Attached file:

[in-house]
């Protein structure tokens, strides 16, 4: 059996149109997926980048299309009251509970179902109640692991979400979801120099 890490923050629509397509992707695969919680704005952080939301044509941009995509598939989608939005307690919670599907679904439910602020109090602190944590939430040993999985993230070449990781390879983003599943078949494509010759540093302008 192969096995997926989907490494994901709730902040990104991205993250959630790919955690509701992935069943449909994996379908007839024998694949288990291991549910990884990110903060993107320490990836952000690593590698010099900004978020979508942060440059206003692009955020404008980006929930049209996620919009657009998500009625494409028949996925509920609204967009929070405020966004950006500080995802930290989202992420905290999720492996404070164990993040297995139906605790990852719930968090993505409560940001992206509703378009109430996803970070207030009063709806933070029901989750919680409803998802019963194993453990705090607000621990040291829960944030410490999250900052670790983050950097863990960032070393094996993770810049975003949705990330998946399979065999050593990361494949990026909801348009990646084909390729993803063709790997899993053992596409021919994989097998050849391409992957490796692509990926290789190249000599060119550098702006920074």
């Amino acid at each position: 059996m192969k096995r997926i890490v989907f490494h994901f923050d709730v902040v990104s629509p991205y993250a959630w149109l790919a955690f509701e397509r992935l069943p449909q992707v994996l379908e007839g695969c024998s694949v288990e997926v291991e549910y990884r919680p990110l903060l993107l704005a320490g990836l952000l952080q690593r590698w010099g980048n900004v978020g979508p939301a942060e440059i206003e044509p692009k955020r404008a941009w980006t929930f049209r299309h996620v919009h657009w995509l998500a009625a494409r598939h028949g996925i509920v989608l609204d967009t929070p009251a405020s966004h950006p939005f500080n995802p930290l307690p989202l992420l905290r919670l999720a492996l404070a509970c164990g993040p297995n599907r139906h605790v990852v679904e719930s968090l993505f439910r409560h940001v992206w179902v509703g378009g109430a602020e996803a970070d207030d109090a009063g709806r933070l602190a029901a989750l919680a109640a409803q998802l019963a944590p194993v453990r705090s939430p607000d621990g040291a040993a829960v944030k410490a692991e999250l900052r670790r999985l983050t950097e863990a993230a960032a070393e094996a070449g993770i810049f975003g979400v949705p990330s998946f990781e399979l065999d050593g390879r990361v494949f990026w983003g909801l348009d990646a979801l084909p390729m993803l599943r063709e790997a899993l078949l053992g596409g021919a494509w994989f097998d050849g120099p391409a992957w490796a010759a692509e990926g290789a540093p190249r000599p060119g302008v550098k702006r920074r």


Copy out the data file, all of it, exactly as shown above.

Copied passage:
[in-house]
């Protein structure tokens, strides 16, 4: 059996149109997926980048299309009251509970179902109640692991979400979801120099 890490923050629509397509992707695969919680704005952080939301044509941009995509598939989608939005307690919670599907679904439910602020109090602190944590939430040993999985993230070449990781390879983003599943078949494509010759540093302008 192969096995997926989907490494994901709730902040990104991205993250959630790919955690509701992935069943449909994996379908007839024998694949288990291991549910990884990110903060993107320490990836952000690593590698010099900004978020979508942060440059206003692009955020404008980006929930049209996620919009657009998500009625494409028949996925509920609204967009929070405020966004950006500080995802930290989202992420905290999720492996404070164990993040297995139906605790990852719930968090993505409560940001992206509703378009109430996803970070207030009063709806933070029901989750919680409803998802019963194993453990705090607000621990040291829960944030410490999250900052670790983050950097863990960032070393094996993770810049975003949705990330998946399979065999050593990361494949990026909801348009990646084909390729993803063709790997899993053992596409021919994989097998050849391409992957490796692509990926290789190249000599060119550098702006920074």
């Amino acid at each position: 059996m192969k096995r997926i890490v989907f490494h994901f923050d709730v902040v990104s629509p991205y993250a959630w149109l790919a955690f509701e397509r992935l069943p449909q992707v994996l379908e007839g695969c024998s694949v288990e997926v291991e549910y990884r919680p990110l903060l993107l704005a320490g990836l952000l952080q690593r590698w010099g980048n900004v978020g979508p939301a942060e440059i206003e044509p692009k955020r404008a941009w980006t929930f049209r299309h996620v919009h657009w995509l998500a009625a494409r598939h028949g996925i509920v989608l609204d967009t929070p009251a405020s966004h950006p939005f500080n995802p930290l307690p989202l992420l905290r919670l999720a492996l404070a509970c164990g993040p297995n599907r139906h605790v990852v679904e719930s968090l993505f439910r409560h940001v992206w179902v509703g378009g109430a602020e996803a970070d207030d109090a009063g709806r933070l602190a029901a989750l919680a109640a409803q998802l019963a944590p194993v453990r705090s939430p607000d621990g040291a040993a829960v944030k410490a692991e999250l900052r670790r999985l983050t950097e863990a993230a960032a070393e094996a070449g993770i810049f975003g979400v949705p990330s998946f990781e399979l065999d050593g390879r990361v494949f990026w983003g909801l348009d990646a979801l084909p390729m993803l599943r063709e790997a899993l078949l053992g596409g021919a494509w994989f097998d050849g120099p391409a992957w490796a010759a692509e990926g290789a540093p190249r000599p060119g302008v550098k702006r920074r």